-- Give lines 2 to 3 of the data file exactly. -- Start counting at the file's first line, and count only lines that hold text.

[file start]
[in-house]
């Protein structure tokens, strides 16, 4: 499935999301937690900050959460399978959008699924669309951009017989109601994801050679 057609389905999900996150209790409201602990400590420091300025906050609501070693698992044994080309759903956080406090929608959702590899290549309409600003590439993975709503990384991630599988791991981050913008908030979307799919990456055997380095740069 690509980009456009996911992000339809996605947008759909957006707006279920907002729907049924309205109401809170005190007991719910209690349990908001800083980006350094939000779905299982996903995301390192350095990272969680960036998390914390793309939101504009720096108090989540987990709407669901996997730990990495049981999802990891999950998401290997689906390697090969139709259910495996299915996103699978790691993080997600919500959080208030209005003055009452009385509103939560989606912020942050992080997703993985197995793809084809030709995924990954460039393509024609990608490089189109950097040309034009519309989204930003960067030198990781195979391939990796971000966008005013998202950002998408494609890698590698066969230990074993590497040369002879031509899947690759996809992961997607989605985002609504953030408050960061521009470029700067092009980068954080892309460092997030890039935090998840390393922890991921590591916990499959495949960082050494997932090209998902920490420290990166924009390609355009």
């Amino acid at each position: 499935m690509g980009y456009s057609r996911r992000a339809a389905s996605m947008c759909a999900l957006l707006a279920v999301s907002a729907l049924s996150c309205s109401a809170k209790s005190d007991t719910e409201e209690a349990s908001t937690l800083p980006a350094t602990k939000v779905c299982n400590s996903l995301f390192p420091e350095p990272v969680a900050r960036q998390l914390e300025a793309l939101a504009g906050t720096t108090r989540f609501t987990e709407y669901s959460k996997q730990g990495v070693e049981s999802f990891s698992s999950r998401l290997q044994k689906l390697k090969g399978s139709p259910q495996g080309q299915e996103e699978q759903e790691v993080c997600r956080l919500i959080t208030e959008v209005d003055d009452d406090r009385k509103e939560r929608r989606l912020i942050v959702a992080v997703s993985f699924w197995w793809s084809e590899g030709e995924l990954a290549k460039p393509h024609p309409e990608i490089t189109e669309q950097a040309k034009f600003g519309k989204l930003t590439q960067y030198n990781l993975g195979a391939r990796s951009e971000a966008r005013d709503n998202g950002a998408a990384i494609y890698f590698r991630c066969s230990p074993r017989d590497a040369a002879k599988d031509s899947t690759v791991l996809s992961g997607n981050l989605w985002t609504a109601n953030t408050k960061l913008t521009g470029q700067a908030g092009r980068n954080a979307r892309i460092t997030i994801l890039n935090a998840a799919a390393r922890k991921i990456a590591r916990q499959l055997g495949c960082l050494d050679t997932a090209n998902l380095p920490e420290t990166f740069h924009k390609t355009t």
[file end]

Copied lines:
């Protein structure tokens, strides 16, 4: 499935999301937690900050959460399978959008699924669309951009017989109601994801050679 057609389905999900996150209790409201602990400590420091300025906050609501070693698992044994080309759903956080406090929608959702590899290549309409600003590439993975709503990384991630599988791991981050913008908030979307799919990456055997380095740069 690509980009456009996911992000339809996605947008759909957006707006279920907002729907049924309205109401809170005190007991719910209690349990908001800083980006350094939000779905299982996903995301390192350095990272969680960036998390914390793309939101504009720096108090989540987990709407669901996997730990990495049981999802990891999950998401290997689906390697090969139709259910495996299915996103699978790691993080997600919500959080208030209005003055009452009385509103939560989606912020942050992080997703993985197995793809084809030709995924990954460039393509024609990608490089189109950097040309034009519309989204930003960067030198990781195979391939990796971000966008005013998202950002998408494609890698590698066969230990074993590497040369002879031509899947690759996809992961997607989605985002609504953030408050960061521009470029700067092009980068954080892309460092997030890039935090998840390393922890991921590591916990499959495949960082050494997932090209998902920490420290990166924009390609355009």
């Amino acid at each position: 499935m690509g980009y456009s057609r996911r992000a339809a389905s996605m947008c759909a999900l957006l707006a279920v999301s907002a729907l049924s996150c309205s109401a809170k209790s005190d007991t719910e409201e209690a349990s908001t937690l800083p980006a350094t602990k939000v779905c299982n400590s996903l995301f390192p420091e350095p990272v969680a900050r960036q998390l914390e300025a793309l939101a504009g906050t720096t108090r989540f609501t987990e709407y669901s959460k996997q730990g990495v070693e049981s999802f990891s698992s999950r998401l290997q044994k689906l390697k090969g399978s139709p259910q495996g080309q299915e996103e699978q759903e790691v993080c997600r956080l919500i959080t208030e959008v209005d003055d009452d406090r009385k509103e939560r929608r989606l912020i942050v959702a992080v997703s993985f699924w197995w793809s084809e590899g030709e995924l990954a290549k460039p393509h024609p309409e990608i490089t189109e669309q950097a040309k034009f600003g519309k989204l930003t590439q960067y030198n990781l993975g195979a391939r990796s951009e971000a966008r005013d709503n998202g950002a998408a990384i494609y890698f590698r991630c066969s230990p074993r017989d590497a040369a002879k599988d031509s899947t690759v791991l996809s992961g997607n981050l989605w985002t609504a109601n953030t408050k960061l913008t521009g470029q700067a908030g092009r980068n954080a979307r892309i460092t997030i994801l890039n935090a998840a799919a390393r922890k991921i990456a590591r916990q499959l055997g495949c960082l050494d050679t997932a090209n998902l380095p920490e420290t990166f740069h924009k390609t355009t």